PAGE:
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  • Writer's pictureTracie Koehnlein

Pet Parent's Guide to Dog Park Etiquette

Updated: Oct 11, 2021

In the past decade, the dog park has become not only the go-to social gathering place for dog owners, but a main method of exercise for city dogs. The dog park can be a place of fun and excitement, but if misused it can be a place of stress and chaos. Here are some pointers to follow to make sure you, your dog and everyone else you meet at the park stays safe and smiling (or wagging!)

Ask Before You Enter

The first (and arguably most important) part of dog park safety and etiquette is communication. When you arrive at a dog park that already has 1-3 pups in it, or someone is about to come in when you are there, ask if they are ok with other dogs. If there’s a large group of dogs there, hang back and watch them play for a moment. Does it look like everyone’s safe and having fun? Though all dogs who enter the dog park SHOULD be dog-friendly, unfortunately not all of them are. Be specific in your questions if you ask how the other dogs are too—especially if your dog may have certain features or personality traits that may make other dogs nervous or uncomfortable, such as being a puppy, very exuberant, or considerably larger/smaller than the other dog(s). A quick, “My dog is a really excitable 6-month-old, is your dog ok with pups like that?” can help avoid conflict between dogs and humans!

Watch the Dogs!

Some people tend to think they can unleash their dogs and disconnect when at the park, but we can’t stress enough the importance of keeping a watchful eye on your playing pup! Like toddlers, dog play needs to be closely monitored, so try not to get so wrapped up in your phone or in conversation with other pet parents that you forget to keep an eye on your pup. Learn about dog body language and what actions and movements mean they are truly having fun, and those that mean they are uncomfortable, scared, being bullied or a bully, or fixing to start a fight. Then make sure to watch the play of the dogs and act accordingly with their behavior. Moreover, listen more to what the dog is telling you they are feeling, rather than the owner, because unfortunately many people misunderstand what their dog is communicating.

What Does Healthy Play Look Like?

Most dog trainers and pet care professionals know that unfortunately, people think all actions of their dogs are “playing”, even when that may not be the case. But what DOES healthy dog play and interaction look like? It should be symbiotic. Dogs should approach from the side and sniff the other’s rear, take turns chasing or being chased, being the “top dog” when wrestling, and back off when their playmates show signs of discomfort or distress. A happy dog who is having fun should have loose, bouncy body language, a tail wagging in a circle or slightly below their spine, and an opened mouth with a possible lolling tongue. Another good thing to see is the dogs taking short “breaks” between play, such as stopping a wrestling match to sniff the ground, or suddenly shaking their bodies as they do to shake off water. To other dogs this says, “We’re just playing, it’s all in good fun and I mean no harm."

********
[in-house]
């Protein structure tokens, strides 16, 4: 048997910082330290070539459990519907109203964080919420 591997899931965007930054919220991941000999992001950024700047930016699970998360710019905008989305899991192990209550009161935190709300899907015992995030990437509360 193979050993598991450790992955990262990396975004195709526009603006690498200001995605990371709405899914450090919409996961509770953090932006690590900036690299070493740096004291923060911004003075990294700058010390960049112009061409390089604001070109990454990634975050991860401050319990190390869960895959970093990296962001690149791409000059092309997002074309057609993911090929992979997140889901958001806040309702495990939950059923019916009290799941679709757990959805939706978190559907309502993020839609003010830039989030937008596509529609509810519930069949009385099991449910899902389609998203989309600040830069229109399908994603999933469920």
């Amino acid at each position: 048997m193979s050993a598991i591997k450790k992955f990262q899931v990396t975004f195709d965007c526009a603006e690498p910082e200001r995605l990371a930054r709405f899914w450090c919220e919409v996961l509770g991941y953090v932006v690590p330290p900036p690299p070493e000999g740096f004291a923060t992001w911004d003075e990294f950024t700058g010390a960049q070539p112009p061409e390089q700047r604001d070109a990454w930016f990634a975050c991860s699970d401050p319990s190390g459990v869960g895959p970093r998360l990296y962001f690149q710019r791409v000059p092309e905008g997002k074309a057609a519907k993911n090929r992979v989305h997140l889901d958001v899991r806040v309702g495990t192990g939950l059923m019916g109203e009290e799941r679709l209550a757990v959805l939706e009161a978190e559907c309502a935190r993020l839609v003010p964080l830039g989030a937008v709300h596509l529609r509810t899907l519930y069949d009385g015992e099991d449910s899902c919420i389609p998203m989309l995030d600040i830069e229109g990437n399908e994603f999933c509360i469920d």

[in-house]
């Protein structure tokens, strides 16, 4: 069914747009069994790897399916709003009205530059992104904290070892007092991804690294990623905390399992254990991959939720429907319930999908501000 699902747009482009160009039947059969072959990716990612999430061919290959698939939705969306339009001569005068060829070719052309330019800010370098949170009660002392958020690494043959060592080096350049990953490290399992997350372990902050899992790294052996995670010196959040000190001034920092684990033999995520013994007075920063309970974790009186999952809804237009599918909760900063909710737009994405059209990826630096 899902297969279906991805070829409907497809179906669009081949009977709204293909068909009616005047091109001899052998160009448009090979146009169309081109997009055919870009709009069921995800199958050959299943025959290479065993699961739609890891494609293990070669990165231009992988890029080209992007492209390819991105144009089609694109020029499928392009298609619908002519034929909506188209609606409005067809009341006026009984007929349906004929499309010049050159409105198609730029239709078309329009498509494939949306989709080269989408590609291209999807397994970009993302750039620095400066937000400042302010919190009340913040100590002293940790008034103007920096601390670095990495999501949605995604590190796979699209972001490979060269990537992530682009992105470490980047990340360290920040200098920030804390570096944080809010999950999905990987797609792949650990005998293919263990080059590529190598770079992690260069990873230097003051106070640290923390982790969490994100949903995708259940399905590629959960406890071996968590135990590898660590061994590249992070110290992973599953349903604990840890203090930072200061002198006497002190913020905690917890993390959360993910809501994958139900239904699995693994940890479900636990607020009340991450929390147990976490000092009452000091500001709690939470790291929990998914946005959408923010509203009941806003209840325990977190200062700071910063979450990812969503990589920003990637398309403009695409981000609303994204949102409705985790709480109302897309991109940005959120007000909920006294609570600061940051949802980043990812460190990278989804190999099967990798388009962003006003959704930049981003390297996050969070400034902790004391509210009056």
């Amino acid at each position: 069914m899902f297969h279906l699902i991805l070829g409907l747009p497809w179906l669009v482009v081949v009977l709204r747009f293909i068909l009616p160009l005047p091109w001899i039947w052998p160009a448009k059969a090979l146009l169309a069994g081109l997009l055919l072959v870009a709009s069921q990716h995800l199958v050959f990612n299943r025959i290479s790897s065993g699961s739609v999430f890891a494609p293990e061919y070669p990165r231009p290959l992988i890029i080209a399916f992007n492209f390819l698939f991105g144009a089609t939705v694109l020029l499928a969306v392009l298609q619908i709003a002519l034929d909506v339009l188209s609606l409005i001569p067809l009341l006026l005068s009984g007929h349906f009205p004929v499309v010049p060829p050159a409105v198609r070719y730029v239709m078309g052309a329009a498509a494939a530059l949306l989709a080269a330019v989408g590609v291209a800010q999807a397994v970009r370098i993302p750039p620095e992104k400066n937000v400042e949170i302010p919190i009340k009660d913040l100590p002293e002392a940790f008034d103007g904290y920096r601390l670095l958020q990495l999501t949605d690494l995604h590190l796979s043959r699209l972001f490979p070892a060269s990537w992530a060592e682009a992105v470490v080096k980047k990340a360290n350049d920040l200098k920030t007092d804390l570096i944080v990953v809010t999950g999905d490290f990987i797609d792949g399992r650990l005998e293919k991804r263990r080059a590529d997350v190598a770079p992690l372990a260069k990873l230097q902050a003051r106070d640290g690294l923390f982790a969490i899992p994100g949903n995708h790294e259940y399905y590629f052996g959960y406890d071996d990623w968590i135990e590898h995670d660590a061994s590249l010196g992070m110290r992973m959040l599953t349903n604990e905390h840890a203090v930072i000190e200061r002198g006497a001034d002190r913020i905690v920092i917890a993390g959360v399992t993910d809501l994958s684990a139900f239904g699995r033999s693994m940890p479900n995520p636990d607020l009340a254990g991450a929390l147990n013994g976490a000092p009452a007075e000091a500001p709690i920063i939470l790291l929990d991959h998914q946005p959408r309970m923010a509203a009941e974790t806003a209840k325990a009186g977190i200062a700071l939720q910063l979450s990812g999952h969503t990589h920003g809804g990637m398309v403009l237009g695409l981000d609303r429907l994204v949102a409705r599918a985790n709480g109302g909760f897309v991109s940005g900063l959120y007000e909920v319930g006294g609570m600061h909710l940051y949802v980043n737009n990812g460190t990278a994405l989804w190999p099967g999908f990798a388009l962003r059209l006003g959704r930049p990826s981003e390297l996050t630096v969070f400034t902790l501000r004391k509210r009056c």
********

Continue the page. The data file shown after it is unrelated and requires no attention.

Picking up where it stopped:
Interrupt Inappropriate Behavior

When you see your dog or another engaging in inappropriate behavior—ie actions that are rude, pushy or may escalate into a fight, it’s your job to interrupt to keep the dogs safe. Some examples of inappropriate behavior include humping, chasing of dogs who appear frightened (with a tucked tail or yelping), cornering other dogs, and biting of the neck, legs, tail, or fur. Dogs between 5-18 months especially can sometimes get too excited and overwhelm their playmates and not understand their “stop” signals, such as then showing their teeth or hiding under a bench. If you have good voice control over your dog always call them off if you see them bothering another dog, and physically interrupt and pull them away if possible. Some dogs might need a short time out outside of the park to calm down before they return to playtime.

Avoiding Conflict

Along with watching your dog’s body language and looking for the good signs above—and negative ones like hard stares, stiff postures, and fearful dogs who are hiding and tucking their tail, you want to be careful what you do and don’t bring to the park. Many dogs will guard toys or food, and some of the most common fights between dogs may be over a ball or treat. So be very careful and try to avoid bringing any toys or feeding your dog much in the dog park lest a scuffle ensue.

Keeping the Park Safe and Fun

The dog park is a fun and exciting place for dogs and people alike—whether it’s a big city park or a private run on the roof of your building. Everyone just needs to remember to communicate with the people, learn about canine body language, as well as knowing when to stay, take a time out, and leave.

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